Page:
I Am Jonas

(Jonas)

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Two moments of Jonas's life intertwine, each reflecting the other: in 1995, when he was a secretive teenager, and 18 years later, as an attractive and impulsive thirty-something looking for balance in his life.

4.5/5.0

My Rating

7.0/10

IMDB Rating

4.5/5.0

My Rating

7.0/10

IMDB Rating

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Jonas

This film caught me off guard. Knowing that I was a bit late to the party after it dropped on Netflix a good while back, I also knew nothing about the plot until I sat down to watch it tonight. I’m actually glad! “I Am Jonas”, aka as “Jonas”, is a new and thrilling entry to the Queer Film oeuvre from the brilliant Christophe Charrier. This mystery balances between two timelines in Jonas’ life, bouncing back and forth with a smoothness that is actually a bit jarring and aids the intrigue. We know that there is something in Jonas’ past that haunts him – but we don’t know what. By the end, the horror unfolds, leaving us with an odd feeling – we don’t get a resolution. But even though this is not your “happy-go-lucky” queer film, “I Am Jonas” is certainly worth watching!

 

I Am Jonas 2 e1602386968468

 

 

Synopsis of “I Am Jonas”

 

Jonas (Nicolas Bauwens), a young boy is riding in the car with his father and playing his Gameboy. While his dad pulls over to fill up with petrol and pay, something in the darkness beyond haunts Jonas. A young man suddenly appears trying to beg for help, yet suddenly he’s gone and his dad is trying to comfort a crying Jonas. Suddenly, an older Jonas (Félix aritaud) is sitting in the back of car while a female up front is having a casual conversation about an incident at the Boys bar. Oops – turns out that she’s a policewoman and Jonas was involved in a brawl at the bar. But Jonas simple doesn’t car; as he later tells the other officer who informs him that he’s no longer welcome at Boys. When Jonas finally leaves and gets home, he gets the cold shoulder from his boyfriend and forced to sleep on the sofa. The next morning he’s kicked out, again almost not even caring; emotionless.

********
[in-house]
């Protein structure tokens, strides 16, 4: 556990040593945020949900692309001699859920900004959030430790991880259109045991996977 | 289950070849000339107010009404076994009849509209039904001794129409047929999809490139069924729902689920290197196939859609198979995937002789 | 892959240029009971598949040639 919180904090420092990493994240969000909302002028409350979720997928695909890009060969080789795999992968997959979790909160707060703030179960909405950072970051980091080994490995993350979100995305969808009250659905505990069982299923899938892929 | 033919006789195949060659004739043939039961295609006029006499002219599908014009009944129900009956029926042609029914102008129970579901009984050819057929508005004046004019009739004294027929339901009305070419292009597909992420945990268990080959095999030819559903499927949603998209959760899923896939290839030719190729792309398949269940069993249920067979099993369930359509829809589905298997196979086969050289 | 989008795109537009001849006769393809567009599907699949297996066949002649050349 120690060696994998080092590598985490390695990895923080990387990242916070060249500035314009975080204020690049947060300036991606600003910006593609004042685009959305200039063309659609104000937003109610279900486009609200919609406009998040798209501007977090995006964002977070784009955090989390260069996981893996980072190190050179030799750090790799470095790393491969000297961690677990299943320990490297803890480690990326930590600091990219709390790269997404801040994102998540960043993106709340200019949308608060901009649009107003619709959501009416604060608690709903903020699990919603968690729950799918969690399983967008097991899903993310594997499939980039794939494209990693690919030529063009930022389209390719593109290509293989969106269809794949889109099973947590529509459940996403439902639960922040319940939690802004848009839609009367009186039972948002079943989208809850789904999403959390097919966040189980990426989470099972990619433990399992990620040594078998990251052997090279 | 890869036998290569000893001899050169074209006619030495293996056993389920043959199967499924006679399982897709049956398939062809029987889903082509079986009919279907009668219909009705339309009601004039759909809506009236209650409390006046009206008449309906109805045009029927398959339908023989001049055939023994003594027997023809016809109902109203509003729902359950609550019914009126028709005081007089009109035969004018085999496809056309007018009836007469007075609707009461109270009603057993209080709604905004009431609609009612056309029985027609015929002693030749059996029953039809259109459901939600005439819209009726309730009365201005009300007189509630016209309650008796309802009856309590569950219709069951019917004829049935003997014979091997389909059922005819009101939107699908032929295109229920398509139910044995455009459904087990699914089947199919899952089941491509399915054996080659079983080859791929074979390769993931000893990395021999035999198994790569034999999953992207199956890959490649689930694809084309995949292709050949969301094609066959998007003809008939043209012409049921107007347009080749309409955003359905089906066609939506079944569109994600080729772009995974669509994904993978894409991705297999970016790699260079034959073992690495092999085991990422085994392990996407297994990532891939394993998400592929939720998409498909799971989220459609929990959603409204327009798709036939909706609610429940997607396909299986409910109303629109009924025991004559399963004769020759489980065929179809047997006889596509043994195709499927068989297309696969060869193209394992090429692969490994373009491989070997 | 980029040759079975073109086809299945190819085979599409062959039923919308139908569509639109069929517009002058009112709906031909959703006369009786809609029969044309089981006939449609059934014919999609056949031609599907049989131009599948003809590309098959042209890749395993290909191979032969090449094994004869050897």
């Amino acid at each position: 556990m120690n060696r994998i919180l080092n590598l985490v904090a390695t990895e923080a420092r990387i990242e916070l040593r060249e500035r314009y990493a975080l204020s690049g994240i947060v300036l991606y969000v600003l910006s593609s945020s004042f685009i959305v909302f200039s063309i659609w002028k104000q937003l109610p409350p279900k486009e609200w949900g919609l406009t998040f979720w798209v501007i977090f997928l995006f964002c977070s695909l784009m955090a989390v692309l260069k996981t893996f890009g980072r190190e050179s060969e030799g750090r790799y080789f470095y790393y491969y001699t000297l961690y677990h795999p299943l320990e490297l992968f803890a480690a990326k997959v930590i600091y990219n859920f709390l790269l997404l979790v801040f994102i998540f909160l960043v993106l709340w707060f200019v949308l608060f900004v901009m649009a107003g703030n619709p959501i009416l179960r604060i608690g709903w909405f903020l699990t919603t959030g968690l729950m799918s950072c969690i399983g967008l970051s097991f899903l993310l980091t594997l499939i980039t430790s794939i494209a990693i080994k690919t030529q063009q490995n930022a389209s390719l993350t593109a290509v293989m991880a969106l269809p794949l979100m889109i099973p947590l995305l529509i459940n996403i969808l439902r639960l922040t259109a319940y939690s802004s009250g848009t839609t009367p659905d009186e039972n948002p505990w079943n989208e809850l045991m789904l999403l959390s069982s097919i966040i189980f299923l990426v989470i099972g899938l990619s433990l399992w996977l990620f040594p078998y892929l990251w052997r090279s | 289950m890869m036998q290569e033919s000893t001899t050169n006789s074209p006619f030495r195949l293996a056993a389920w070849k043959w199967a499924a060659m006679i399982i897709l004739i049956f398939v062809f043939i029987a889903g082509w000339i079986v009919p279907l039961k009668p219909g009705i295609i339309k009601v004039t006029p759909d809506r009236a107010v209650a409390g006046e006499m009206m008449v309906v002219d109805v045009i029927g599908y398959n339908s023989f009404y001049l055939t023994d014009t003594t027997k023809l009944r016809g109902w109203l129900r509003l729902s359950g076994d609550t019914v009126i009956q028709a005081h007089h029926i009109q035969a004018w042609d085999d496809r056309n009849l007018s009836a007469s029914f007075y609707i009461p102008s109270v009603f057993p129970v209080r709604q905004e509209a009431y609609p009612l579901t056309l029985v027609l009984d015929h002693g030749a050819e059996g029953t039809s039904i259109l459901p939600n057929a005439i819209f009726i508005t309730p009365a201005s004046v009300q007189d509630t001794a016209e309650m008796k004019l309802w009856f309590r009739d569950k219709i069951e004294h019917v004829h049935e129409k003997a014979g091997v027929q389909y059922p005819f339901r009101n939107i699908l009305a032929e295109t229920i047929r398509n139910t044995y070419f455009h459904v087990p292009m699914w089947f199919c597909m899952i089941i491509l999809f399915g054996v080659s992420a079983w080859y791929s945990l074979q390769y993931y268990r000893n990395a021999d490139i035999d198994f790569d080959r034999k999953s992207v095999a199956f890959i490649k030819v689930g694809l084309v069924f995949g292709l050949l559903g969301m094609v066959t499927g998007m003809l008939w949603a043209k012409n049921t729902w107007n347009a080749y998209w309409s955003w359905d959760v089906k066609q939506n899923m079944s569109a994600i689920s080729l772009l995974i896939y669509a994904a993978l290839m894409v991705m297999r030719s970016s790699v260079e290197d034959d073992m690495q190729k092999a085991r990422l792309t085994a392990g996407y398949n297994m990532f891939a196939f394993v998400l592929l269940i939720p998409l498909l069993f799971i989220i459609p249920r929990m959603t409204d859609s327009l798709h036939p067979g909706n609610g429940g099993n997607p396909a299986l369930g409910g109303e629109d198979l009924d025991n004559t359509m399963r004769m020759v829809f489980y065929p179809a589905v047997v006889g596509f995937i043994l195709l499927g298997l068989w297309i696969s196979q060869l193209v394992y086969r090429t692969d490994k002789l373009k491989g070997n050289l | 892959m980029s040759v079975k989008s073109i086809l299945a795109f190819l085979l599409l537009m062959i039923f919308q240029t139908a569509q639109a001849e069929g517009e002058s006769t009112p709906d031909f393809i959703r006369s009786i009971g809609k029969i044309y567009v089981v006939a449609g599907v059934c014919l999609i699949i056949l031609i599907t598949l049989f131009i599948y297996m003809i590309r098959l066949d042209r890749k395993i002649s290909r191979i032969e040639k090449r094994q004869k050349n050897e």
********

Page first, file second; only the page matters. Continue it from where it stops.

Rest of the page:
Suddenly we’re back to young Jonas on his first day of ninth grade, a rather shy and reserved boy who’s picked on by his peers for being gay (or at least presumed gay). Suddenly Nathan (Tommy-Lee Baïk) enters the room and their eyes meet – it’s a match! We skip back to older Jonas while he’s at work at the hospital, just passing the time while also looking for his next hookup on Grindr. After a random hookup, we’re back in 1997 with young Jonas. Nathan has weaselled his way to sitting beside Jonas in class, later faking a fainting spell so they can skip out. While having a smoke in the gym while hiding, they bond and before long Nathan leans over and they share a romantic kiss. Alas, back again we go to older Jonas as he’s just wasting time laying on the beach watching a young guy. After trying to go to his folks to find them away and he’s locked out, he ends up at the same hotel where the guy from the beach works. But first we go back to young Jonas and Nathan, where Nathan ends up causing a class bully to get sick after giving him a laced cigarette. The young boys continue to bond.